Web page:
“We didn’t get very far before a group of girls turned up behind us holding up placards shaped like speech bubbles with various statements written on them. There wasn’t much we could do. It was very awkward,” said Micael “Totte” Ekdahl, chairperson for the Swedish Armed Forces’ LGBT association Hof (Homo-, Bi-, och transpersoner i försvaret) to The Local.
Some of the members of the association are reported to have sought legal advice and are considering whether to press charges.
The activists were part of an organisation called Ofog (literally translated as mischief). According to their website, Ofog is “an antimilitaristic network working with non-violent direct action against the arms trade, NATO, military exercises and other parts of militarism in Sweden and abroad”.
The organisation had earlier staged a “die in” in front of Hof’s stand in the Pride Park in central Stockholm.
“About 15 activists keeled over and played dead. We left them alone. After about half an hour they gave up and got up again,” said Ekdahl.
However, it was the placards and the activists’ presence around them in the parade that made the soldiers uneasy.
Messages such as “My job kills”, “I am just as good at killing people as a straight soldier” and “Here I am defending my own human rights while my job is about violating others’ ” were written on the placards that the activists held up behind the soldiers’ backs.
The activists took photos and the images were later posted on their website.
“It was very awkward because they wound their way in between us, and for me, who was guarding the truck’s wheel it was especially unpleasant as I was also worried about safety issues,” Ekdahl said.
On their website Ofog say that they were protesting against the armed forces’ presence in the Pride Parade as war and conflict add to the suffering of LGBT people and other minorities.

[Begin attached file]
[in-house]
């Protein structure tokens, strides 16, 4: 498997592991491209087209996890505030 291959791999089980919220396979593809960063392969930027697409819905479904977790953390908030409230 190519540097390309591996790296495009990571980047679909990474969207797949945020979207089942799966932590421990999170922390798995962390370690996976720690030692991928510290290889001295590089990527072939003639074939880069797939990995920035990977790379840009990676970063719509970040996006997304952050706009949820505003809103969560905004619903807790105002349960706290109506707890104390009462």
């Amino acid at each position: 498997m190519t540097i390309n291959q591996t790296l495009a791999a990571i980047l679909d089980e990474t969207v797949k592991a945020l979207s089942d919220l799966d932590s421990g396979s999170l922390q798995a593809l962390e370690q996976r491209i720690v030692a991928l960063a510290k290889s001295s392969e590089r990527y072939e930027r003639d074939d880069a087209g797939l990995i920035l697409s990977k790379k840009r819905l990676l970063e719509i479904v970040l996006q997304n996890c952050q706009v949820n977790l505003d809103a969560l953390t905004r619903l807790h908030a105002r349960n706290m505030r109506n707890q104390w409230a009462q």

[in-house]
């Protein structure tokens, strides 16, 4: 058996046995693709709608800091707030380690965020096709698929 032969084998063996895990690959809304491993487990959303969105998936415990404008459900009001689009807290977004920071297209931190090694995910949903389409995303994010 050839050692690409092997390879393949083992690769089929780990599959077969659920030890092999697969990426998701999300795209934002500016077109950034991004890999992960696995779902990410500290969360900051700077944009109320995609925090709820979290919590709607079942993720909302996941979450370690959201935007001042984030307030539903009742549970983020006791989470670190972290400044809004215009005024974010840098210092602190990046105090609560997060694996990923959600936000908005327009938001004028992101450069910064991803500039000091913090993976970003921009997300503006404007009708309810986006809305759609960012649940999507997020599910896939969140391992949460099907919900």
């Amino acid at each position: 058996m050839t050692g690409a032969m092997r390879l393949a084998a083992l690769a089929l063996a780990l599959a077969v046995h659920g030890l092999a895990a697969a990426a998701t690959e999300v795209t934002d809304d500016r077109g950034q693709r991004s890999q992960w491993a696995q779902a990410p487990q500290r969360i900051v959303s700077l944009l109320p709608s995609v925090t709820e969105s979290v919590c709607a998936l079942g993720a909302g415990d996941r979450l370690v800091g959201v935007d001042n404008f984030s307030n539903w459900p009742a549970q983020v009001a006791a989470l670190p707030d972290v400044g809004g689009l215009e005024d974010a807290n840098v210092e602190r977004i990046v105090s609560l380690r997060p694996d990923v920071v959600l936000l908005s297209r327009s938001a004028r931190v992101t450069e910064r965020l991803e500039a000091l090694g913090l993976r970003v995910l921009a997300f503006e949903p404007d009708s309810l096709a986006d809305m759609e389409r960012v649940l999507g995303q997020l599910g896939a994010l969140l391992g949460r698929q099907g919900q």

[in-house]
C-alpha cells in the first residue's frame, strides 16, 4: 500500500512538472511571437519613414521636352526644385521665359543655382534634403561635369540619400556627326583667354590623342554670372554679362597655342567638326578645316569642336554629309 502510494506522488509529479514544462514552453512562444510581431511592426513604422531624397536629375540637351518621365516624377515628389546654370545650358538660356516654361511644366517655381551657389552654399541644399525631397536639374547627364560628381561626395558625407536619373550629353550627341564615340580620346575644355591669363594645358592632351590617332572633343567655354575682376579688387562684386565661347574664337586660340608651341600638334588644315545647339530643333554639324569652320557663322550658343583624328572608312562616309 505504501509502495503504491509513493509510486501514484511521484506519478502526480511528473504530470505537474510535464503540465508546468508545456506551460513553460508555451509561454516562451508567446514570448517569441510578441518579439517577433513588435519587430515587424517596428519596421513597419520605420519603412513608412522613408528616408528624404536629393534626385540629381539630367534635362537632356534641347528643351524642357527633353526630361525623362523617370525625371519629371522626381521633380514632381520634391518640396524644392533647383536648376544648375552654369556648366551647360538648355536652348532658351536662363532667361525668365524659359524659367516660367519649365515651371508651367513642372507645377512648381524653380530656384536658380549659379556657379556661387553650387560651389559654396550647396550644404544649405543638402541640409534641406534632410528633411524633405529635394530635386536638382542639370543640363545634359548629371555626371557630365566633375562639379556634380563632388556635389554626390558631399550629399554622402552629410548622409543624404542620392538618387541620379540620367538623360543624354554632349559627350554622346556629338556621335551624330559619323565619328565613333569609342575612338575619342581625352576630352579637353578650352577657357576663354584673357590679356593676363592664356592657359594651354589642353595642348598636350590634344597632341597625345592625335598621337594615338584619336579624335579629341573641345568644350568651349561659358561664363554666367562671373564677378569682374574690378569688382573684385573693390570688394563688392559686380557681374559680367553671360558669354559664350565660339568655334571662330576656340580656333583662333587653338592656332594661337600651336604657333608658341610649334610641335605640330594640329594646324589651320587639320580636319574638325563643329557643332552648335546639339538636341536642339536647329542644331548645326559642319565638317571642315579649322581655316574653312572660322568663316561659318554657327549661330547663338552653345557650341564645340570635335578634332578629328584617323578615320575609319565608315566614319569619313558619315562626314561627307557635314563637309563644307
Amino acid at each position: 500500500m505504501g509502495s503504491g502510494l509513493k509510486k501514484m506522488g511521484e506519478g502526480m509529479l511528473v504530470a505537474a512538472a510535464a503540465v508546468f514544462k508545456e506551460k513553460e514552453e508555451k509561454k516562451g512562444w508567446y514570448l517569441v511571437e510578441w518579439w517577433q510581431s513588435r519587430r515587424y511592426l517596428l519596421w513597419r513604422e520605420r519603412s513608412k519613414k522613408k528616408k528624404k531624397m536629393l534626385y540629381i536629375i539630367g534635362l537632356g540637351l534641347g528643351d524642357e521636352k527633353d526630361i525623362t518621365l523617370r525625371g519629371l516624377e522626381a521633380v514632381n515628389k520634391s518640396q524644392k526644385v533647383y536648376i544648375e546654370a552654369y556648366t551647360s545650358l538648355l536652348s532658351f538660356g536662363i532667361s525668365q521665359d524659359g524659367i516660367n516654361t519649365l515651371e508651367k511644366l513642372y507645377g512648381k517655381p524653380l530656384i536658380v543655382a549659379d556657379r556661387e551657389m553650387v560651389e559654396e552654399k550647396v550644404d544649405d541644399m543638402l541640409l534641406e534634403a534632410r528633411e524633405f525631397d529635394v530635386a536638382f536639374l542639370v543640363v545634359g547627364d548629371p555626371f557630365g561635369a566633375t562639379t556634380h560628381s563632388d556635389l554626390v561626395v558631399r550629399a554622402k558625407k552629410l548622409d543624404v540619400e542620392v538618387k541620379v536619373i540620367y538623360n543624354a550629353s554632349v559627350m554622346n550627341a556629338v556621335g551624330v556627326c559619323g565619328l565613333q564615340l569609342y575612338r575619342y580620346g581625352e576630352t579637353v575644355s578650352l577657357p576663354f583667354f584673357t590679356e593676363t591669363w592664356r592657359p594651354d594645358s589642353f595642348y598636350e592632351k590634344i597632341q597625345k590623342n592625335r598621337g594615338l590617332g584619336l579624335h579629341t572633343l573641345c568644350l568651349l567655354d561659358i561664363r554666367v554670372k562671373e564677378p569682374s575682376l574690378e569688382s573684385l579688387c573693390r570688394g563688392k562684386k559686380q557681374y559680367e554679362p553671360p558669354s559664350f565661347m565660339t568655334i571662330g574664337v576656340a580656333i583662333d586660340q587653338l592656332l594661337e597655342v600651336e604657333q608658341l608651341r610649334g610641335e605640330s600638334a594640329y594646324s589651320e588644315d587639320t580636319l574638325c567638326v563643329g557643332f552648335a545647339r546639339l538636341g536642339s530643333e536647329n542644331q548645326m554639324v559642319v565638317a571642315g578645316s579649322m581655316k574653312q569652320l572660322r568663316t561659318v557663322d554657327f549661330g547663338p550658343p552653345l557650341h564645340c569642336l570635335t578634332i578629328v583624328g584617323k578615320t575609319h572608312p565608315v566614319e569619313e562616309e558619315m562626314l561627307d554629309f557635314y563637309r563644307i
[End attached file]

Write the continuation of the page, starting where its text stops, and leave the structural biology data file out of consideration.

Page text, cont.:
“Despite the fact that militarism builds on patriarchal macho-structures and violence that strikes against people both in Sweden and abroad, the army was allowed to join the parade,” the website says.
The aim of the action was to show what the militaristic reality really is and make visible what the armed forces really do, according to the website.
But according to Ekdahl it is the way that the activists went about it that has offended many of the participating soldiers.
“They wanted to strike out against the armed forces, but instead they targeted those within the army that really do fight for human rights. It seems a bit like an own goal,” he said.
He is disappointed that Pride security didn’t remove the activists, as they did other members of the public who ventured too close.
“I don’t think they were prepared for a situation like this. Pride should have moved them outside of the barriers. If they wanted to walk there that would have been fine. It was the closeness that made it a personal attack,” said Ekdahl.
Pride officials were notified of the situation on Sunday evening.
“The Pride parade is an open demonstration for human rights, it is a question of freedom of speech. I am sad to hear that some have used this freedom to target others. I have contacted Hof and expressed that I regret that some have been offended,” said Pär Wiktorsson, chairperson for the organisation of Stockholm pride to daily Svenska Dagbladet.